Lupa Greenwolf writes: I grew up in Missouri, where summers are hot, dry, and punctuated by strong thunderstorms. The muggy heat isn’t so stifling as in the deep South, but you’d better pay it respect and drink your water; I learned that the hard way after getting floored by heat exhaustion in the middle of softball practice one year. Look off to the southwest: if you see a bank of dark clouds approaching over the rise, make sure the car windows are closed and you have a flashlight handy in case the power goes off.
My parents always valued the sun over the rain. My dad cursed the clouds–still does to this day. As a young child I watched my parents carefully, sure they were the purveyors of truth. So I became a sun baby, reveling in long afternoons with my skin getting browner and my hair getting so blonde it was very nearly white. I glared at the weatherman on TV any time he predicted a low pressure line would sweep away the sun and bring a hem of clouds in its wake.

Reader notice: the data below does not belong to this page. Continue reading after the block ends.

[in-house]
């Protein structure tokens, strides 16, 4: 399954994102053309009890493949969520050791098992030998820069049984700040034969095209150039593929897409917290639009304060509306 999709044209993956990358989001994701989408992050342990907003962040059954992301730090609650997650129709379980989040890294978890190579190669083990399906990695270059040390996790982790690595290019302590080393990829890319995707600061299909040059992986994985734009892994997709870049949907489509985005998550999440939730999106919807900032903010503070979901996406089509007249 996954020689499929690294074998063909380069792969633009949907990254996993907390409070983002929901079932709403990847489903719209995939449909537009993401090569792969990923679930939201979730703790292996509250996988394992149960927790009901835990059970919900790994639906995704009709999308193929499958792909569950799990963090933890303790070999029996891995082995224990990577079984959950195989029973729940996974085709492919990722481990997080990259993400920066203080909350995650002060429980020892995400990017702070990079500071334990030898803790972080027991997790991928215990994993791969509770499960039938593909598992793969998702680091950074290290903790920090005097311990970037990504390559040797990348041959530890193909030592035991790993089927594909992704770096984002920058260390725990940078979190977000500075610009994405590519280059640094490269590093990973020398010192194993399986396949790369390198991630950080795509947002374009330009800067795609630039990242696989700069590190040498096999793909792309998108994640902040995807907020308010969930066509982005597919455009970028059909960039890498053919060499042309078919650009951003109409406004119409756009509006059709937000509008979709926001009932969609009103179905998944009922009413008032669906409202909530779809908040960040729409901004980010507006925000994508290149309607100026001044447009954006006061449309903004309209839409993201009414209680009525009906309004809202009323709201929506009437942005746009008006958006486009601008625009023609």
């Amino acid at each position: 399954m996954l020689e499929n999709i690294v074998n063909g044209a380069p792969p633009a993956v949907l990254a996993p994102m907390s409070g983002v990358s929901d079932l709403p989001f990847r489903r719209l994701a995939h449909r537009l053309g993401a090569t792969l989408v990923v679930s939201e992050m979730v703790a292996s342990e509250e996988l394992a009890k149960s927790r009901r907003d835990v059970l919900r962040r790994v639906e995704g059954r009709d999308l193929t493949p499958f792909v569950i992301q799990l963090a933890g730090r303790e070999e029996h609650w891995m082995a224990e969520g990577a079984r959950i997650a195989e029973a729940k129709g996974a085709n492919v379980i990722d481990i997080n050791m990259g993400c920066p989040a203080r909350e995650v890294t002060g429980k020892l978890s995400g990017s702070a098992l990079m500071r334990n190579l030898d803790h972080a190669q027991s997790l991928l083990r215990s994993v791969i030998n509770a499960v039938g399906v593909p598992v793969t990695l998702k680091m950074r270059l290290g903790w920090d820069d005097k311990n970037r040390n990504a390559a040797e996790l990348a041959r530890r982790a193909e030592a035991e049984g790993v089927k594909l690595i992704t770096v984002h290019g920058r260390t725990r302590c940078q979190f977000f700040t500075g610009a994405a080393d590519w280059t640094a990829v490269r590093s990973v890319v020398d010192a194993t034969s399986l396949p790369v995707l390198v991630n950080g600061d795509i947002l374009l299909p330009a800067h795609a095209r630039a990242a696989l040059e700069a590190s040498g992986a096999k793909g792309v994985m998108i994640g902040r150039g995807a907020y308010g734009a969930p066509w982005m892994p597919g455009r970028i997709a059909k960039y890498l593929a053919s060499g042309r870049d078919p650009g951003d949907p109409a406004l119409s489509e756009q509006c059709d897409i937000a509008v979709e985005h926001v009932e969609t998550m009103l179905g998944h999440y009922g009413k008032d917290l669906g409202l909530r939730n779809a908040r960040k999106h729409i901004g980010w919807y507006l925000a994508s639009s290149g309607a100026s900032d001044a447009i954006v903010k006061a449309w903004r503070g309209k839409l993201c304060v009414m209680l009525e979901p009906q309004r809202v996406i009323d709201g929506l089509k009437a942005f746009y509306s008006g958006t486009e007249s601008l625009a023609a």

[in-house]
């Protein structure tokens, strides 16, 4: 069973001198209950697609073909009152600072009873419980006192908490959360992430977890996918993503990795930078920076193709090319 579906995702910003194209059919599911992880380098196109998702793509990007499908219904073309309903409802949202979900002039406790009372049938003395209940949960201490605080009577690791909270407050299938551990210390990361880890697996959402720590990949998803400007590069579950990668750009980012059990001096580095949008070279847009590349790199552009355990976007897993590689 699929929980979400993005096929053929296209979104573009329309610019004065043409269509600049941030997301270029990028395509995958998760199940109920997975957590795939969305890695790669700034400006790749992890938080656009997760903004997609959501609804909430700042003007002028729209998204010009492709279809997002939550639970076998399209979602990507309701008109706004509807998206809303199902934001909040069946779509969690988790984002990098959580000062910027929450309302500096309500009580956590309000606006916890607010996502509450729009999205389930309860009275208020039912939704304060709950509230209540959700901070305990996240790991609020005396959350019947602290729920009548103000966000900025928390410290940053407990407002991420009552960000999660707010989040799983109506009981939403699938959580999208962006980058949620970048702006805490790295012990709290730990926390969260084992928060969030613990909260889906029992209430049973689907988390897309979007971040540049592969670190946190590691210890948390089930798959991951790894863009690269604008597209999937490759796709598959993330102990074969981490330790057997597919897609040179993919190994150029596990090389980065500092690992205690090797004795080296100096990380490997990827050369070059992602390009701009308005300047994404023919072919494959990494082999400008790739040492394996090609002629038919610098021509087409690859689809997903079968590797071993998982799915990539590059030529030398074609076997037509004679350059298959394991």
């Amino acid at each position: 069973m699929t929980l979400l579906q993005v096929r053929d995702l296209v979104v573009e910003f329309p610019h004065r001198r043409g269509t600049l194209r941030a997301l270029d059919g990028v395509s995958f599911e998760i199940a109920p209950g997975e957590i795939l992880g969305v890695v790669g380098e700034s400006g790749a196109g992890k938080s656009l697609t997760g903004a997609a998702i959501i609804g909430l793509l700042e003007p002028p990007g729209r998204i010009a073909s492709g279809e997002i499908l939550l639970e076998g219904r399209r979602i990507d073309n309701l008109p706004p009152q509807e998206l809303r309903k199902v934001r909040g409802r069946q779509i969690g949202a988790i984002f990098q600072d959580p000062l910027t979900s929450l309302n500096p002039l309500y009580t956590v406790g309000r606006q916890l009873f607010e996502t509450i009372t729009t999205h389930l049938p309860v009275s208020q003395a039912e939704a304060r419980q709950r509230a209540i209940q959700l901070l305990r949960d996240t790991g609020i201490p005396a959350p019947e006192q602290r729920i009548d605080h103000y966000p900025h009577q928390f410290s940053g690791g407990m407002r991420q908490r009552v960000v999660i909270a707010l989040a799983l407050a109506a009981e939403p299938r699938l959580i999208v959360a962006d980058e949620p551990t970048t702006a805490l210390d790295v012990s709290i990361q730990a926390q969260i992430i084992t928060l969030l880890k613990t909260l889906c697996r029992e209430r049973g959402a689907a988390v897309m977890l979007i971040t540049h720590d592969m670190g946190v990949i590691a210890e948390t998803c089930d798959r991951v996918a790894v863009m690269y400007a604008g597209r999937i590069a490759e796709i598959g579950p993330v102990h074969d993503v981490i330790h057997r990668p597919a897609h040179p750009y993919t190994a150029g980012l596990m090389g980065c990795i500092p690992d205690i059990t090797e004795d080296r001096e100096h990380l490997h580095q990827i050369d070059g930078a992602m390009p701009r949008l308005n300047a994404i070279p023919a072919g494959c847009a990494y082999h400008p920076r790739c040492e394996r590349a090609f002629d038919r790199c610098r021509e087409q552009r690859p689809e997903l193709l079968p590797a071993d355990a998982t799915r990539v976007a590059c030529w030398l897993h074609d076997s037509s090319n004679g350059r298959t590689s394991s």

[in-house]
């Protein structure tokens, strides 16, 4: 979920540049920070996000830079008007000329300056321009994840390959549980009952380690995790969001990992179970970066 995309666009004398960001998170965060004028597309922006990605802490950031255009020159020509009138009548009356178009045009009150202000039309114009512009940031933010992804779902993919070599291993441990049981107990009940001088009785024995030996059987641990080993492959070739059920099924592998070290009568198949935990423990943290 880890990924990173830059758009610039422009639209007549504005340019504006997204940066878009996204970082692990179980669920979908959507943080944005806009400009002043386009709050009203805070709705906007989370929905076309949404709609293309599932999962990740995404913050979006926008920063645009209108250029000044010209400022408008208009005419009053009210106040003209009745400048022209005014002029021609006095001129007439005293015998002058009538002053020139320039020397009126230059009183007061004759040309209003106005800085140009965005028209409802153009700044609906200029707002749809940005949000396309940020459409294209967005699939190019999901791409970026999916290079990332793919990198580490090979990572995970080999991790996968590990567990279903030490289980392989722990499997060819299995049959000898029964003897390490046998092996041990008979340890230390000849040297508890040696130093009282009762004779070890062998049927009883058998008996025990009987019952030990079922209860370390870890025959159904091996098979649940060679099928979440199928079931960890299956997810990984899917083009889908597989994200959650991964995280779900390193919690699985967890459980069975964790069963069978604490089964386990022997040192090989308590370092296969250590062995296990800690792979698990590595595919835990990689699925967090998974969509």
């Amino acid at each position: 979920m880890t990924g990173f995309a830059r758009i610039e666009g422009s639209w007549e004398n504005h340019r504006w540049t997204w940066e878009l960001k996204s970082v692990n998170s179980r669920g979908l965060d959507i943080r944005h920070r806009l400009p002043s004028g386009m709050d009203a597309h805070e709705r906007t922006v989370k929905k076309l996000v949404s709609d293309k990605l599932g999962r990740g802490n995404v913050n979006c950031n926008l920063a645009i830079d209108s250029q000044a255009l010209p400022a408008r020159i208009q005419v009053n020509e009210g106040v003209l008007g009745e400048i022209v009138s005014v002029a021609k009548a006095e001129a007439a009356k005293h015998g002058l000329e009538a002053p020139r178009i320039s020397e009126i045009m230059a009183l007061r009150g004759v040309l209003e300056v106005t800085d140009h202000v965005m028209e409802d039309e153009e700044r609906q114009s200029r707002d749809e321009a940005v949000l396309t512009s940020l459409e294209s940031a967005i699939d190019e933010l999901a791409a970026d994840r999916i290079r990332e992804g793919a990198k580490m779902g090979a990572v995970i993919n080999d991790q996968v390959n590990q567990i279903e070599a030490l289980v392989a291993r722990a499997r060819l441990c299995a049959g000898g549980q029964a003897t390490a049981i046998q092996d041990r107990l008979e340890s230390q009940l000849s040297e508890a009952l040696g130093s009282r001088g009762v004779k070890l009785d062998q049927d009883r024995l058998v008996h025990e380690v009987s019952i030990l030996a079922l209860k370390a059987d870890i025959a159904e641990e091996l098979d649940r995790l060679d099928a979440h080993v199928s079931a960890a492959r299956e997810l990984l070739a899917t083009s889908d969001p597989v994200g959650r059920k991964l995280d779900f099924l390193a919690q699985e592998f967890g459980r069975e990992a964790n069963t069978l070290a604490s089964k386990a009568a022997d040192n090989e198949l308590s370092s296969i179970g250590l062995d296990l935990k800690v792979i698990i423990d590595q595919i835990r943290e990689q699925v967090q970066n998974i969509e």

I had mixed feelings about the storms, myself.
Read the rest here: http://www.patheos.com/blogs/pathsthroughtheforests/2015/08/18/ive-learned-to-love-the-rain/